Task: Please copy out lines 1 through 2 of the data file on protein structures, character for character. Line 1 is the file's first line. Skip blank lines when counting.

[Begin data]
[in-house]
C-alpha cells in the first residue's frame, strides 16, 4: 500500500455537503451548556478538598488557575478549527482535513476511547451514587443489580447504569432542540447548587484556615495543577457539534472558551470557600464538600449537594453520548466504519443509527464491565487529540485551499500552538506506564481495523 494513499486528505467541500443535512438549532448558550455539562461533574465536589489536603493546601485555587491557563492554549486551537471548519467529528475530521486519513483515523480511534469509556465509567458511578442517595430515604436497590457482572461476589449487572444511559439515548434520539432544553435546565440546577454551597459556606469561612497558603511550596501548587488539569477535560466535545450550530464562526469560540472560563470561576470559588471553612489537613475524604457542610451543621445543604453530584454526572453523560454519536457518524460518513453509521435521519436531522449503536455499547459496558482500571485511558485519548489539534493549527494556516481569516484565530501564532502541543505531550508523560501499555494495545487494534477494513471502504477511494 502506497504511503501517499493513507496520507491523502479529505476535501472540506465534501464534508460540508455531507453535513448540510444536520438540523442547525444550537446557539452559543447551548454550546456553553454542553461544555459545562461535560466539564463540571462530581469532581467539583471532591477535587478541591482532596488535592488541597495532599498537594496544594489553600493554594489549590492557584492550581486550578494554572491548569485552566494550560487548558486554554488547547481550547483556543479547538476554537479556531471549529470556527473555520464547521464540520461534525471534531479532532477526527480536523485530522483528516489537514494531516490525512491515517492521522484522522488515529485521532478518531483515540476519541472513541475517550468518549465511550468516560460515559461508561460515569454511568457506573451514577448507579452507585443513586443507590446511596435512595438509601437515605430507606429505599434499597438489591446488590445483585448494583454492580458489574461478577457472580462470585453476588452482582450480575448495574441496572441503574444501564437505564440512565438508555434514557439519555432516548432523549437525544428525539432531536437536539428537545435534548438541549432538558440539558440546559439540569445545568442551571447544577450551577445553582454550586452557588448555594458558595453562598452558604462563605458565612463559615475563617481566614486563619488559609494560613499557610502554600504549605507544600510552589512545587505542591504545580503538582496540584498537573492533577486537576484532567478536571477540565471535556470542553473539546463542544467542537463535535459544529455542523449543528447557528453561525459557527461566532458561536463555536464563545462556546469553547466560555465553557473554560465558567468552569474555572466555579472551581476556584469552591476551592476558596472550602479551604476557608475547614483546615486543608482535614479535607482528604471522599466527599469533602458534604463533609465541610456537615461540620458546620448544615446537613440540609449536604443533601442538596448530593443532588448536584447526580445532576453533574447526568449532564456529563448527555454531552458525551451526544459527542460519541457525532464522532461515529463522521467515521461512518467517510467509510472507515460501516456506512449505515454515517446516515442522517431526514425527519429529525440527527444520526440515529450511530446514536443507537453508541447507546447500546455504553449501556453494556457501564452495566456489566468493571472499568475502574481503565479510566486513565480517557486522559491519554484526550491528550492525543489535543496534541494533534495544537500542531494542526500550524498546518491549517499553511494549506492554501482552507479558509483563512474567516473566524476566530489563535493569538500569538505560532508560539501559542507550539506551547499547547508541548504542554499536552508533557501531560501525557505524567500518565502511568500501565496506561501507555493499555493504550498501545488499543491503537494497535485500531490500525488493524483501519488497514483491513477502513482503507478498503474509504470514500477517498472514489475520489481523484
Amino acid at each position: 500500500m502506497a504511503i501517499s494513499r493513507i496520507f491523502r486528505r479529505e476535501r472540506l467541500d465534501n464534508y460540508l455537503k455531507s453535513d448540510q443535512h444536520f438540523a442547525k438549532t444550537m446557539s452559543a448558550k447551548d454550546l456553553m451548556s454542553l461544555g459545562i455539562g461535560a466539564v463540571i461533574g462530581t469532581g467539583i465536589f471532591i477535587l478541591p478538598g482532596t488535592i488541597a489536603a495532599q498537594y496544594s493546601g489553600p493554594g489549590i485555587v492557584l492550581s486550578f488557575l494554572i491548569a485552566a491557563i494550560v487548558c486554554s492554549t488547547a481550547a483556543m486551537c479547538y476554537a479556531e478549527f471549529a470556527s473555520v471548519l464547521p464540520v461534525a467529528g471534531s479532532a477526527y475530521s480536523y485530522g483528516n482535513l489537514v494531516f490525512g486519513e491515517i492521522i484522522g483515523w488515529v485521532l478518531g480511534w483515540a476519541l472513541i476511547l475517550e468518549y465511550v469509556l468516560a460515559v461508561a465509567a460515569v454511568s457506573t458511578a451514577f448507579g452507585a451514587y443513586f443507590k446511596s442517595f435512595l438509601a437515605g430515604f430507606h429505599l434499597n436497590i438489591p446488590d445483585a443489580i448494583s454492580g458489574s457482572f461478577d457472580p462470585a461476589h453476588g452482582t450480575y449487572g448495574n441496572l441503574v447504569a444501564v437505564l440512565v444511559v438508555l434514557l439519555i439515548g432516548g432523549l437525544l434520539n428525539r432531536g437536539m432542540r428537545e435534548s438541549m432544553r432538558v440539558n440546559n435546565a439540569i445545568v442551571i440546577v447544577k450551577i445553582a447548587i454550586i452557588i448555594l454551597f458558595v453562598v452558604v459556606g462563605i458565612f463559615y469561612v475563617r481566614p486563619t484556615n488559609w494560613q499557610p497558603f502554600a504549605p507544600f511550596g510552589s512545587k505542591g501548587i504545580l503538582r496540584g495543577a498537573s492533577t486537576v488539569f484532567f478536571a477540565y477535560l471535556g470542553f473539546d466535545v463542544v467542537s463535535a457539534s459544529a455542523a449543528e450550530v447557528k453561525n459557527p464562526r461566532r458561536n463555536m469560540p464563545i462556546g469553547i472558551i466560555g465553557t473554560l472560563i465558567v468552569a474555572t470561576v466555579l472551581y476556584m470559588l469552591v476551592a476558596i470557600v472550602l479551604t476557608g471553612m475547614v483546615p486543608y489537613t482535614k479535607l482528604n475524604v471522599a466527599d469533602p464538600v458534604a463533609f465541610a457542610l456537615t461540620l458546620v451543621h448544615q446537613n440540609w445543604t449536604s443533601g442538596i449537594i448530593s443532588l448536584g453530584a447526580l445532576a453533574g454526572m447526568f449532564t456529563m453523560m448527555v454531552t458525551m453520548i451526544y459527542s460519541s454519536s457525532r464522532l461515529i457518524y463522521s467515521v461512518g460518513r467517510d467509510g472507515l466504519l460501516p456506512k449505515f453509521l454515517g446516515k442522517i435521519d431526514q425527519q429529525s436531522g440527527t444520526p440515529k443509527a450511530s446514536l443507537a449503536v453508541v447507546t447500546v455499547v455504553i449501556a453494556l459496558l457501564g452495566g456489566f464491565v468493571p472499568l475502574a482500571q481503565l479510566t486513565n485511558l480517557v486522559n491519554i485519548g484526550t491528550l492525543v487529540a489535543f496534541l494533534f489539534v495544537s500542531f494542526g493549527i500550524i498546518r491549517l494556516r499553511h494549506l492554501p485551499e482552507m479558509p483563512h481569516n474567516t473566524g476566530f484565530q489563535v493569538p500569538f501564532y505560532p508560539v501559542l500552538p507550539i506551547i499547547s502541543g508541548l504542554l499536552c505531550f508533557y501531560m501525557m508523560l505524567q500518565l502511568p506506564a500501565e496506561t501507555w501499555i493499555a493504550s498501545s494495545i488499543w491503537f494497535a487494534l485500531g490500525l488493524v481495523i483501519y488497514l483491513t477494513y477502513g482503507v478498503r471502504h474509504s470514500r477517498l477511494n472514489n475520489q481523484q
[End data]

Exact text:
[in-house]
C-alpha cells in the first residue's frame, strides 16, 4: 500500500455537503451548556478538598488557575478549527482535513476511547451514587443489580447504569432542540447548587484556615495543577457539534472558551470557600464538600449537594453520548466504519443509527464491565487529540485551499500552538506506564481495523 494513499486528505467541500443535512438549532448558550455539562461533574465536589489536603493546601485555587491557563492554549486551537471548519467529528475530521486519513483515523480511534469509556465509567458511578442517595430515604436497590457482572461476589449487572444511559439515548434520539432544553435546565440546577454551597459556606469561612497558603511550596501548587488539569477535560466535545450550530464562526469560540472560563470561576470559588471553612489537613475524604457542610451543621445543604453530584454526572453523560454519536457518524460518513453509521435521519436531522449503536455499547459496558482500571485511558485519548489539534493549527494556516481569516484565530501564532502541543505531550508523560501499555494495545487494534477494513471502504477511494 502506497504511503501517499493513507496520507491523502479529505476535501472540506465534501464534508460540508455531507453535513448540510444536520438540523442547525444550537446557539452559543447551548454550546456553553454542553461544555459545562461535560466539564463540571462530581469532581467539583471532591477535587478541591482532596488535592488541597495532599498537594496544594489553600493554594489549590492557584492550581486550578494554572491548569485552566494550560487548558486554554488547547481550547483556543479547538476554537479556531471549529470556527473555520464547521464540520461534525471534531479532532477526527480536523485530522483528516489537514494531516490525512491515517492521522484522522488515529485521532478518531483515540476519541472513541475517550468518549465511550468516560460515559461508561460515569454511568457506573451514577448507579452507585443513586443507590446511596435512595438509601437515605430507606429505599434499597438489591446488590445483585448494583454492580458489574461478577457472580462470585453476588452482582450480575448495574441496572441503574444501564437505564440512565438508555434514557439519555432516548432523549437525544428525539432531536437536539428537545435534548438541549432538558440539558440546559439540569445545568442551571447544577450551577445553582454550586452557588448555594458558595453562598452558604462563605458565612463559615475563617481566614486563619488559609494560613499557610502554600504549605507544600510552589512545587505542591504545580503538582496540584498537573492533577486537576484532567478536571477540565471535556470542553473539546463542544467542537463535535459544529455542523449543528447557528453561525459557527461566532458561536463555536464563545462556546469553547466560555465553557473554560465558567468552569474555572466555579472551581476556584469552591476551592476558596472550602479551604476557608475547614483546615486543608482535614479535607482528604471522599466527599469533602458534604463533609465541610456537615461540620458546620448544615446537613440540609449536604443533601442538596448530593443532588448536584447526580445532576453533574447526568449532564456529563448527555454531552458525551451526544459527542460519541457525532464522532461515529463522521467515521461512518467517510467509510472507515460501516456506512449505515454515517446516515442522517431526514425527519429529525440527527444520526440515529450511530446514536443507537453508541447507546447500546455504553449501556453494556457501564452495566456489566468493571472499568475502574481503565479510566486513565480517557486522559491519554484526550491528550492525543489535543496534541494533534495544537500542531494542526500550524498546518491549517499553511494549506492554501482552507479558509483563512474567516473566524476566530489563535493569538500569538505560532508560539501559542507550539506551547499547547508541548504542554499536552508533557501531560501525557505524567500518565502511568500501565496506561501507555493499555493504550498501545488499543491503537494497535485500531490500525488493524483501519488497514483491513477502513482503507478498503474509504470514500477517498472514489475520489481523484